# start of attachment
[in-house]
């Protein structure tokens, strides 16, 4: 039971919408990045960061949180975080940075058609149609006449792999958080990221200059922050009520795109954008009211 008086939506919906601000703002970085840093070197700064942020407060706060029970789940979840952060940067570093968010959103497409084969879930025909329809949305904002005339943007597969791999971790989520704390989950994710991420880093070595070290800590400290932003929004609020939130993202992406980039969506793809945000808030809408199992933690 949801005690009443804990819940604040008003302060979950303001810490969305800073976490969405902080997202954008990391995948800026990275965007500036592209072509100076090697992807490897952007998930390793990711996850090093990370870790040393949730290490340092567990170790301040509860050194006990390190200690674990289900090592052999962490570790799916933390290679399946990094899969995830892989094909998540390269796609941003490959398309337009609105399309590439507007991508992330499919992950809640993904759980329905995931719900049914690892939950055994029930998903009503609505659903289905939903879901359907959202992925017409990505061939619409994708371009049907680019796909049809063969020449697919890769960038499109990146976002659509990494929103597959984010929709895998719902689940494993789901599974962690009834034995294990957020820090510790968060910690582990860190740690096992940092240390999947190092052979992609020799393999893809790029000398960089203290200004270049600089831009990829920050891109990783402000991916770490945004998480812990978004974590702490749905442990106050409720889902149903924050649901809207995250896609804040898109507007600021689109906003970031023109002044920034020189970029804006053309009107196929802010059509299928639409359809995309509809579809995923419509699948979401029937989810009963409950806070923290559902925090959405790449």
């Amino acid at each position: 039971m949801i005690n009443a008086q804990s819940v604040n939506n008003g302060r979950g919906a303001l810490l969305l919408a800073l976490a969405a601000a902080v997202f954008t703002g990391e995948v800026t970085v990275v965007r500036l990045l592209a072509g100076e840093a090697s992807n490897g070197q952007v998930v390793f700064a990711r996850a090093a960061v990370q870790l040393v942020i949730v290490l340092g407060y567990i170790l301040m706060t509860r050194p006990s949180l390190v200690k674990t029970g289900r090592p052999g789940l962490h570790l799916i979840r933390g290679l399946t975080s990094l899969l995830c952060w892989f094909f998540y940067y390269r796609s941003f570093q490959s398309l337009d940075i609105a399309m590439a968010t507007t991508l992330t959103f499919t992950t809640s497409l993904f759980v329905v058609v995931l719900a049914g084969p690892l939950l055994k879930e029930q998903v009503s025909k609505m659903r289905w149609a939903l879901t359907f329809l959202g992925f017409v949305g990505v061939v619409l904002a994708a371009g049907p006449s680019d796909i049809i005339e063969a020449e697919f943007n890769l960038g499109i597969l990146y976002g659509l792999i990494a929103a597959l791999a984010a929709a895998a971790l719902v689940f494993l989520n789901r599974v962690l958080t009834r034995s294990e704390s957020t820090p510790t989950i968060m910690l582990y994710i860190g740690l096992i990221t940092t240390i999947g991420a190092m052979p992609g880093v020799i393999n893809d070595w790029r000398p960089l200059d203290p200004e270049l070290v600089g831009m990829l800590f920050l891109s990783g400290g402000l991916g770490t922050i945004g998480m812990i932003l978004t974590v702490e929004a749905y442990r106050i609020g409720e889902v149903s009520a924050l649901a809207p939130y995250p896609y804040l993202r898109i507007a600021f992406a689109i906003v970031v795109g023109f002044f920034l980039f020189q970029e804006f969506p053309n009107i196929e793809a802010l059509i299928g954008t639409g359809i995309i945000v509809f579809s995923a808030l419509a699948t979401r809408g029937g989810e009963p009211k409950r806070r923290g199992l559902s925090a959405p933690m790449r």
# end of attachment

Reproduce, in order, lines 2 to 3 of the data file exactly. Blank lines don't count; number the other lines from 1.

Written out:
């Protein structure tokens, strides 16, 4: 039971919408990045960061949180975080940075058609149609006449792999958080990221200059922050009520795109954008009211 008086939506919906601000703002970085840093070197700064942020407060706060029970789940979840952060940067570093968010959103497409084969879930025909329809949305904002005339943007597969791999971790989520704390989950994710991420880093070595070290800590400290932003929004609020939130993202992406980039969506793809945000808030809408199992933690 949801005690009443804990819940604040008003302060979950303001810490969305800073976490969405902080997202954008990391995948800026990275965007500036592209072509100076090697992807490897952007998930390793990711996850090093990370870790040393949730290490340092567990170790301040509860050194006990390190200690674990289900090592052999962490570790799916933390290679399946990094899969995830892989094909998540390269796609941003490959398309337009609105399309590439507007991508992330499919992950809640993904759980329905995931719900049914690892939950055994029930998903009503609505659903289905939903879901359907959202992925017409990505061939619409994708371009049907680019796909049809063969020449697919890769960038499109990146976002659509990494929103597959984010929709895998719902689940494993789901599974962690009834034995294990957020820090510790968060910690582990860190740690096992940092240390999947190092052979992609020799393999893809790029000398960089203290200004270049600089831009990829920050891109990783402000991916770490945004998480812990978004974590702490749905442990106050409720889902149903924050649901809207995250896609804040898109507007600021689109906003970031023109002044920034020189970029804006053309009107196929802010059509299928639409359809995309509809579809995923419509699948979401029937989810009963409950806070923290559902925090959405790449």
């Amino acid at each position: 039971m949801i005690n009443a008086q804990s819940v604040n939506n008003g302060r979950g919906a303001l810490l969305l919408a800073l976490a969405a601000a902080v997202f954008t703002g990391e995948v800026t970085v990275v965007r500036l990045l592209a072509g100076e840093a090697s992807n490897g070197q952007v998930v390793f700064a990711r996850a090093a960061v990370q870790l040393v942020i949730v290490l340092g407060y567990i170790l301040m706060t509860r050194p006990s949180l390190v200690k674990t029970g289900r090592p052999g789940l962490h570790l799916i979840r933390g290679l399946t975080s990094l899969l995830c952060w892989f094909f998540y940067y390269r796609s941003f570093q490959s398309l337009d940075i609105a399309m590439a968010t507007t991508l992330t959103f499919t992950t809640s497409l993904f759980v329905v058609v995931l719900a049914g084969p690892l939950l055994k879930e029930q998903v009503s025909k609505m659903r289905w149609a939903l879901t359907f329809l959202g992925f017409v949305g990505v061939v619409l904002a994708a371009g049907p006449s680019d796909i049809i005339e063969a020449e697919f943007n890769l960038g499109i597969l990146y976002g659509l792999i990494a929103a597959l791999a984010a929709a895998a971790l719902v689940f494993l989520n789901r599974v962690l958080t009834r034995s294990e704390s957020t820090p510790t989950i968060m910690l582990y994710i860190g740690l096992i990221t940092t240390i999947g991420a190092m052979p992609g880093v020799i393999n893809d070595w790029r000398p960089l200059d203290p200004e270049l070290v600089g831009m990829l800590f920050l891109s990783g400290g402000l991916g770490t922050i945004g998480m812990i932003l978004t974590v702490e929004a749905y442990r106050i609020g409720e889902v149903s009520a924050l649901a809207p939130y995250p896609y804040l993202r898109i507007a600021f992406a689109i906003v970031v795109g023109f002044f920034l980039f020189q970029e804006f969506p053309n009107i196929e793809a802010l059509i299928g954008t639409g359809i995309i945000v509809f579809s995923a808030l419509a699948t979401r809408g029937g989810e009963p009211k409950r806070r923290g199992l559902s925090a959405p933690m790449r």